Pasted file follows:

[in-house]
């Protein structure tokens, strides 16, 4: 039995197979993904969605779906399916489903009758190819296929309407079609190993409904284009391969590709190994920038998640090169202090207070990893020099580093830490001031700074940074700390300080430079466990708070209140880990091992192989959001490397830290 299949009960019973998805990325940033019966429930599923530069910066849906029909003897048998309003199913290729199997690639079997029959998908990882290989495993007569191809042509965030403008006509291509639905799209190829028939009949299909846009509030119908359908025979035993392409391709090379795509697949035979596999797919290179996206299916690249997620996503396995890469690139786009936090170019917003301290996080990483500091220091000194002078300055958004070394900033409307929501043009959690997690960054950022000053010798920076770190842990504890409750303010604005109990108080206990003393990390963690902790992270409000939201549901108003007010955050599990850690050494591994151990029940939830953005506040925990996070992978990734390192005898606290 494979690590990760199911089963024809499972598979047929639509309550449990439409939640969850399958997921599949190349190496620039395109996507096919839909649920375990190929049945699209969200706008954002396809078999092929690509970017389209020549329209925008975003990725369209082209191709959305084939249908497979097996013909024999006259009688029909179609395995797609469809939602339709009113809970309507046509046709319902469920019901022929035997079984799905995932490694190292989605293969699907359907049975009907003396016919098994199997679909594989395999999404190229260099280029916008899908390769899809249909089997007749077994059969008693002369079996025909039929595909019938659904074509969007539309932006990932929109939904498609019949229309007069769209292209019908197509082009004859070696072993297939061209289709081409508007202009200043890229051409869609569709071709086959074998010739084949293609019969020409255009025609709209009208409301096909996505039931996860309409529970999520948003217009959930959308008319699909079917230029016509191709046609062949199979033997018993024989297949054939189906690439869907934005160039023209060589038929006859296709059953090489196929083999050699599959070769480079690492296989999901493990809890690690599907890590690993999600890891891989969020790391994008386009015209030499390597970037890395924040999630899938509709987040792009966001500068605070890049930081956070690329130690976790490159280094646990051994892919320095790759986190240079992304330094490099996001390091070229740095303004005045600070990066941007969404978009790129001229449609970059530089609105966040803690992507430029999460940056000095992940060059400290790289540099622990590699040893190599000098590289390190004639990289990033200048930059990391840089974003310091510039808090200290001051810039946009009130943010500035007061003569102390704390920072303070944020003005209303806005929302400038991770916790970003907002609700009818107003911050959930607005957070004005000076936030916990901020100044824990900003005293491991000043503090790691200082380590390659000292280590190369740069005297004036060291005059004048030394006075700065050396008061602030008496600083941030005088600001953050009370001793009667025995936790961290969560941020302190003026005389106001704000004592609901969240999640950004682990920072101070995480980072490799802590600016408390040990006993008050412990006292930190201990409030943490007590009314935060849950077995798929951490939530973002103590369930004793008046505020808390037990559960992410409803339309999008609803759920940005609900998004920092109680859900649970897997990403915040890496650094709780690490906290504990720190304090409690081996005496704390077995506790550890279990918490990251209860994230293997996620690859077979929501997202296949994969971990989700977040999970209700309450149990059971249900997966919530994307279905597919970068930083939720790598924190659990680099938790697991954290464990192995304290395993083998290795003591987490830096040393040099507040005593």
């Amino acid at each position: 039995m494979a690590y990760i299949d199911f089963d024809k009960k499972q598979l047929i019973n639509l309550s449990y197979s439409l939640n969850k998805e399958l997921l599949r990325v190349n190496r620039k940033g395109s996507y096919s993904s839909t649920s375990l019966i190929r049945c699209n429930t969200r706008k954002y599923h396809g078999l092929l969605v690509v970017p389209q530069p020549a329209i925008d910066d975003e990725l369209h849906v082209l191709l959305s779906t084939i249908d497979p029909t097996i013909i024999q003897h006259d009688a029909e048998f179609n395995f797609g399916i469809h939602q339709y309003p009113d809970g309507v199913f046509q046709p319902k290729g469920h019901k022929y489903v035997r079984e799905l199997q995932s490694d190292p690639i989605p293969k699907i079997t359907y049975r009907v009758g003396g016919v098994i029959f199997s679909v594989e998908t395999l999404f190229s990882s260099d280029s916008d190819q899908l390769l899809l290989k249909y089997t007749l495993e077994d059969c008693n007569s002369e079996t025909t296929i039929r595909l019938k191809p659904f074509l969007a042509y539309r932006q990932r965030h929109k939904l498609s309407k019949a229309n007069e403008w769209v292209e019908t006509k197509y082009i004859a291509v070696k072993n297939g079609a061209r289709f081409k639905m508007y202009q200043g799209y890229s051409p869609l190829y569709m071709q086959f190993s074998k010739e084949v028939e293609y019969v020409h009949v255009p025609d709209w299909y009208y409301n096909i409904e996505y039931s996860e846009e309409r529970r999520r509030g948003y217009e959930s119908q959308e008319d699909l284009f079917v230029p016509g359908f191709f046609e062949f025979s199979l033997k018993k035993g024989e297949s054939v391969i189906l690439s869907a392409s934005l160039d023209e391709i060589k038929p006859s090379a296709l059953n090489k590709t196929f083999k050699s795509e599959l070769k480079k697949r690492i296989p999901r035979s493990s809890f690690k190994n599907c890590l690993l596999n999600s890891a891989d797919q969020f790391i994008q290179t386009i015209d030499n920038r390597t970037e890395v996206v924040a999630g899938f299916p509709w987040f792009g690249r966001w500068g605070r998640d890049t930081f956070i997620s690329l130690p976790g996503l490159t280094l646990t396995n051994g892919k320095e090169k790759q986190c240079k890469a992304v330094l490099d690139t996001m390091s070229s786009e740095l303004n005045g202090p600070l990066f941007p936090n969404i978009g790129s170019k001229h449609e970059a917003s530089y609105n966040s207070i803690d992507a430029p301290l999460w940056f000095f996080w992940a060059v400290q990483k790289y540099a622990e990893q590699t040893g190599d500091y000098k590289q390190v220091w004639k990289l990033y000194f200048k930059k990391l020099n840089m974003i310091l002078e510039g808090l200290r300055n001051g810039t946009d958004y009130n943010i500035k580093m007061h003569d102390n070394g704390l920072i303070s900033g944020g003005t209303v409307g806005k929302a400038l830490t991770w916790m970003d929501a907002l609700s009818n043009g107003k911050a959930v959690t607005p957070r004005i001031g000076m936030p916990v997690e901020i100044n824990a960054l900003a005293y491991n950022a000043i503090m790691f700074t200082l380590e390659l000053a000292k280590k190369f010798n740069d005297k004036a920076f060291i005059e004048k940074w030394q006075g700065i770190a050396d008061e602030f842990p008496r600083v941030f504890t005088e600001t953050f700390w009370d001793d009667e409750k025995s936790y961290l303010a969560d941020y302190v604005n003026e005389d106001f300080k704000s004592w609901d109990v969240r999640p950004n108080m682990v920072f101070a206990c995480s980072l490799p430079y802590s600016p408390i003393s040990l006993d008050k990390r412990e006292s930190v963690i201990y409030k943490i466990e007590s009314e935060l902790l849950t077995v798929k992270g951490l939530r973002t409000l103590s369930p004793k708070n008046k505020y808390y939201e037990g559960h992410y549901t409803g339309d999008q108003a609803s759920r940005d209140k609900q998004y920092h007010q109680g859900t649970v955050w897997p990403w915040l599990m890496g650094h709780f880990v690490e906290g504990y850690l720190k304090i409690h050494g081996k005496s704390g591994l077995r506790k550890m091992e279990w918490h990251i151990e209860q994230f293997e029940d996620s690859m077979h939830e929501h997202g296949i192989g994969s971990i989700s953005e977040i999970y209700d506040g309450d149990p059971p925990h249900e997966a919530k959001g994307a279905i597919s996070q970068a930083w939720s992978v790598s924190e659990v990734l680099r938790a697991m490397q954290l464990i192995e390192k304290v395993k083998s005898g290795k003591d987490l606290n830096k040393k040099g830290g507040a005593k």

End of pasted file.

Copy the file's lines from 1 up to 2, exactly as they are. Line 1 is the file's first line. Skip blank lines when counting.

[in-house]
């Protein structure tokens, strides 16, 4: 039995197979993904969605779906399916489903009758190819296929309407079609190993409904284009391969590709190994920038998640090169202090207070990893020099580093830490001031700074940074700390300080430079466990708070209140880990091992192989959001490397830290 299949009960019973998805990325940033019966429930599923530069910066849906029909003897048998309003199913290729199997690639079997029959998908990882290989495993007569191809042509965030403008006509291509639905799209190829028939009949299909846009509030119908359908025979035993392409391709090379795509697949035979596999797919290179996206299916690249997620996503396995890469690139786009936090170019917003301290996080990483500091220091000194002078300055958004070394900033409307929501043009959690997690960054950022000053010798920076770190842990504890409750303010604005109990108080206990003393990390963690902790992270409000939201549901108003007010955050599990850690050494591994151990029940939830953005506040925990996070992978990734390192005898606290 494979690590990760199911089963024809499972598979047929639509309550449990439409939640969850399958997921599949190349190496620039395109996507096919839909649920375990190929049945699209969200706008954002396809078999092929690509970017389209020549329209925008975003990725369209082209191709959305084939249908497979097996013909024999006259009688029909179609395995797609469809939602339709009113809970309507046509046709319902469920019901022929035997079984799905995932490694190292989605293969699907359907049975009907003396016919098994199997679909594989395999999404190229260099280029916008899908390769899809249909089997007749077994059969008693002369079996025909039929595909019938659904074509969007539309932006990932929109939904498609019949229309007069769209292209019908197509082009004859070696072993297939061209289709081409508007202009200043890229051409869609569709071709086959074998010739084949293609019969020409255009025609709209009208409301096909996505039931996860309409529970999520948003217009959930959308008319699909079917230029016509191709046609062949199979033997018993024989297949054939189906690439869907934005160039023209060589038929006859296709059953090489196929083999050699599959070769480079690492296989999901493990809890690690599907890590690993999600890891891989969020790391994008386009015209030499390597970037890395924040999630899938509709987040792009966001500068605070890049930081956070690329130690976790490159280094646990051994892919320095790759986190240079992304330094490099996001390091070229740095303004005045600070990066941007969404978009790129001229449609970059530089609105966040803690992507430029999460940056000095992940060059400290790289540099622990590699040893190599000098590289390190004639990289990033200048930059990391840089974003310091510039808090200290001051810039946009009130943010500035007061003569102390704390920072303070944020003005209303806005929302400038991770916790970003907002609700009818107003911050959930607005957070004005000076936030916990901020100044824990900003005293491991000043503090790691200082380590390659000292280590190369740069005297004036060291005059004048030394006075700065050396008061602030008496600083941030005088600001953050009370001793009667025995936790961290969560941020302190003026005389106001704000004592609901969240999640950004682990920072101070995480980072490799802590600016408390040990006993008050412990006292930190201990409030943490007590009314935060849950077995798929951490939530973002103590369930004793008046505020808390037990559960992410409803339309999008609803759920940005609900998004920092109680859900649970897997990403915040890496650094709780690490906290504990720190304090409690081996005496704390077995506790550890279990918490990251209860994230293997996620690859077979929501997202296949994969971990989700977040999970209700309450149990059971249900997966919530994307279905597919970068930083939720790598924190659990680099938790697991954290464990192995304290395993083998290795003591987490830096040393040099507040005593």